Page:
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On my blog entry entitled Dissociative Identity Disorder (DID): Are Any Alter Parts “Bad”?, a reader posted the following comment:

It is the little girl that is the worst problem. I know this sounds terrible, because she is a little girl, but the sorrow and the fear are more than I can tolerate EVEN with the so-called ‘dark’ part available to help condemn the crime and not its little victim…Then when I crash, she escapes and makes my life a miserable hell, but I still cannot remember and nothing is resolved. The whole thing just keeps repeating and it’s finally driven me to drink. I’m not sure if things can ever change, but most of the time I am able to keep a hope that they might. I wish they could because I need that kid to keep from falling down and dying prematurely. She is the one who writes stories, takes the photographs… she even used to sing, but that has been many years ago now. She is the creativity that makes life worth living but I can’t have her here because sometimes she STABS me with her art. She makes horrors to torment me, yet I cannot remember. Sometimes this makes me dread her even though she’s just a kid. ~ Ethereal Highway

What Ethereal Highway is describe here is her repository of unmet needs. She experiences the unmet need as an alter part. Other child abuse survivors experience the unmet need in other ways. No matter how we experience it, unmet need is very tough to work through.

The problem is that we, as abused children, did not believe that we were allowed to need. Our need made us vulnerable, and we hated ourselves for having needs — even basic needs that we would never begrudge our children for having, such as the need for love, safety, security, or food.

To this day, I hate to feel needy. My loathing of needing anyone or anything actually stands in the way of my healing process at times because I choose to stay “sick” in some areas of my life when the alternative is needing something from somebody else. Human beings were intended to be interdependent, so it is normal for me to need another person from time to time, and yet I resist feeling need with all that I have.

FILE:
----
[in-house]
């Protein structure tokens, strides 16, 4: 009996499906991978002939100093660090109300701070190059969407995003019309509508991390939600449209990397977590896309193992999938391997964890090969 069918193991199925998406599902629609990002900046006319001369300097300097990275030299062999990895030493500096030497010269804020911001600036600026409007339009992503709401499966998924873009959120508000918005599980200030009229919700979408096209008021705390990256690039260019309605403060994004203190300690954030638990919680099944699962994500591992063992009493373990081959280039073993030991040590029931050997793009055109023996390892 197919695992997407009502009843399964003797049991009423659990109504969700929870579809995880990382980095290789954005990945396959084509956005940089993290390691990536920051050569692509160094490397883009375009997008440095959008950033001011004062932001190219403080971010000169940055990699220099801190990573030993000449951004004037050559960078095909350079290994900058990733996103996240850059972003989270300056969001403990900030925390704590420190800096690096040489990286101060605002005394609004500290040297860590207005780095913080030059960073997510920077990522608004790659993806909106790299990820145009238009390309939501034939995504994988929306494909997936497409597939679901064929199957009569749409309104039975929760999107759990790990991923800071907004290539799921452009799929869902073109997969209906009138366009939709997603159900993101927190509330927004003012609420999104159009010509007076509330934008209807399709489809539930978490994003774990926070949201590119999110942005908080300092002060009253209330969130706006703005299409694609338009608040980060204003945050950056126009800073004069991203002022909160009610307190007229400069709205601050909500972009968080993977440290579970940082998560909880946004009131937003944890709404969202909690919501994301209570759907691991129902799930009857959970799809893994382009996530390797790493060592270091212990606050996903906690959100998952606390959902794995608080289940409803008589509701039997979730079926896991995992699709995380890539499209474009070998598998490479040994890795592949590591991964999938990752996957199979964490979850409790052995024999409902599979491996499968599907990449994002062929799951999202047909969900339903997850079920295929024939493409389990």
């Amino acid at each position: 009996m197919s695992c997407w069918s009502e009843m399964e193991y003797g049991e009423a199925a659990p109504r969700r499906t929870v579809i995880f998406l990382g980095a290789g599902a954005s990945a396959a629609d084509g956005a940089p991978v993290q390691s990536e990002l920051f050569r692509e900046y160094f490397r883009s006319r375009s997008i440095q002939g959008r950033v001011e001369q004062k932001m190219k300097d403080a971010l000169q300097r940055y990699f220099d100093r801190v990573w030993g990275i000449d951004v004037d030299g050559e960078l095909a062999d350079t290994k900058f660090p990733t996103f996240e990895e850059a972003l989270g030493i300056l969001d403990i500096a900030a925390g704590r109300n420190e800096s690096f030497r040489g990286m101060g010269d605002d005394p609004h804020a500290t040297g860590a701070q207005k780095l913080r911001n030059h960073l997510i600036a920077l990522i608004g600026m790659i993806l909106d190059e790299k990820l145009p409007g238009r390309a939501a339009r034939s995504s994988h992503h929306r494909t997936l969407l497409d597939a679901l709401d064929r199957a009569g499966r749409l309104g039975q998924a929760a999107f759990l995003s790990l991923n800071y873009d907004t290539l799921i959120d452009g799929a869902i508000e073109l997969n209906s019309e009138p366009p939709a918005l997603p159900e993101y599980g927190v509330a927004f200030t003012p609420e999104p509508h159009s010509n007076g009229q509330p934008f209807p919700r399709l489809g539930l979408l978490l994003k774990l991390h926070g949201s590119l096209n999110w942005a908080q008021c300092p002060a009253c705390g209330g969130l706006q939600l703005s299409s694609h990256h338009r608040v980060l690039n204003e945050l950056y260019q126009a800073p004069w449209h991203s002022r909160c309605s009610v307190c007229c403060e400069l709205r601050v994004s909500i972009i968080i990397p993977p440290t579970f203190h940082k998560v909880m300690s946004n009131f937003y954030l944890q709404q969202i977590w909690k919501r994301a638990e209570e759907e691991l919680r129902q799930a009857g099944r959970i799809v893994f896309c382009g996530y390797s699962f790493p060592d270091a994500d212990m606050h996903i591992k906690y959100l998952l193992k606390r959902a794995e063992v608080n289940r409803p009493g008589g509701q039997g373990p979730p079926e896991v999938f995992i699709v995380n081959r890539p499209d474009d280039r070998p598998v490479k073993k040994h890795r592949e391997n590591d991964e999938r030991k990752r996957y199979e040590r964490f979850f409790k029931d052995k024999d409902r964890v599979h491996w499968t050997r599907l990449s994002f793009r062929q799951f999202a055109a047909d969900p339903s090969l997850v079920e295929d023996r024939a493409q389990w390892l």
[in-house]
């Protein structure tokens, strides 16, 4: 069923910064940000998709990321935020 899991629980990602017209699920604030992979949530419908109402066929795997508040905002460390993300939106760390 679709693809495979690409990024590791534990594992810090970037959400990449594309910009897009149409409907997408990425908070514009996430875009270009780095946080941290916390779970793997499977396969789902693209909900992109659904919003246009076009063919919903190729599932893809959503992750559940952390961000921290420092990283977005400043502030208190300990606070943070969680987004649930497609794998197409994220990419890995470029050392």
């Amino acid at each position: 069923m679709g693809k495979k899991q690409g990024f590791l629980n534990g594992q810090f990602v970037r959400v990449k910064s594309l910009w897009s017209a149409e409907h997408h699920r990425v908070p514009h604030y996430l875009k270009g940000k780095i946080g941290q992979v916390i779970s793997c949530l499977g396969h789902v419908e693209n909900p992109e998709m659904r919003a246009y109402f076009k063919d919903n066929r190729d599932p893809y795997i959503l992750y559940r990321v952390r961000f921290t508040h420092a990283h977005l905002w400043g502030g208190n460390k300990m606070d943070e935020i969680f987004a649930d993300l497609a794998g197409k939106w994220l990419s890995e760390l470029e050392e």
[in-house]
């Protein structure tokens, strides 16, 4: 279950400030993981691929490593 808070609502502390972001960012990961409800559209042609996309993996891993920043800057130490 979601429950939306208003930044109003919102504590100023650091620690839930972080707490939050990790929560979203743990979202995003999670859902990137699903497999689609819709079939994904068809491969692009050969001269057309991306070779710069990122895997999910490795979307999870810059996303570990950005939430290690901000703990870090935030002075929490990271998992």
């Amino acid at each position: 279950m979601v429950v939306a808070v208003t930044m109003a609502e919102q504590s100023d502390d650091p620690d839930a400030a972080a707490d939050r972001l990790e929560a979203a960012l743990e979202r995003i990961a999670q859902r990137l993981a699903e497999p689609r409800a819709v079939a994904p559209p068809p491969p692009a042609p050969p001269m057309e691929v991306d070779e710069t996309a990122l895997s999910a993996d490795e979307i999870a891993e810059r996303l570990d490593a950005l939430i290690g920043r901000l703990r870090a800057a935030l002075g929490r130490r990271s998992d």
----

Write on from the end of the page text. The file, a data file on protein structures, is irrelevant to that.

I have known people without dissociative identity disorder (DID) who have nearly been driven mad by the needy part inside. The book When You’re Ready by Kathy Evert and Inie Bijkerk provides an excellent example of this. The woman was sexually abused by her mother (among others). In order to survive, she split off the needy inner child and moved on with her life as an adult woman who had walled off the need into the inner little girl.

When the woman was ready to heal, the needy inner little girl would not go away, no matter how much the woman wanted her to. The little girl needed basic needs met, such as cuddling with a teddy bear and sucking her thumb. The intensity of the unmet needs overwhelmed the woman. The book chronicles her healing process as she accepted this need as “mine” and healed it.

The drinking is a way to keep the needs of the inner little girl separate. This cycle will not end until you are ready to embrace that need as yours and begin healing it. I strongly recommend reading the book When You’re Ready to help you with this. I recommended it to another online friend (who had not been sexually abused by her mother), and she found this book to be a very helpful resource in understanding herself.

Facing and embracing the need is very hard. I am fortunate in that I split off my unmet needs into many different parts. I cannot imagine the enormity of facing a deep reservoir of unmet need all stored in one place. You can heal this part of yourself, just as the woman in the book did.

Photo credit: Faith Allen

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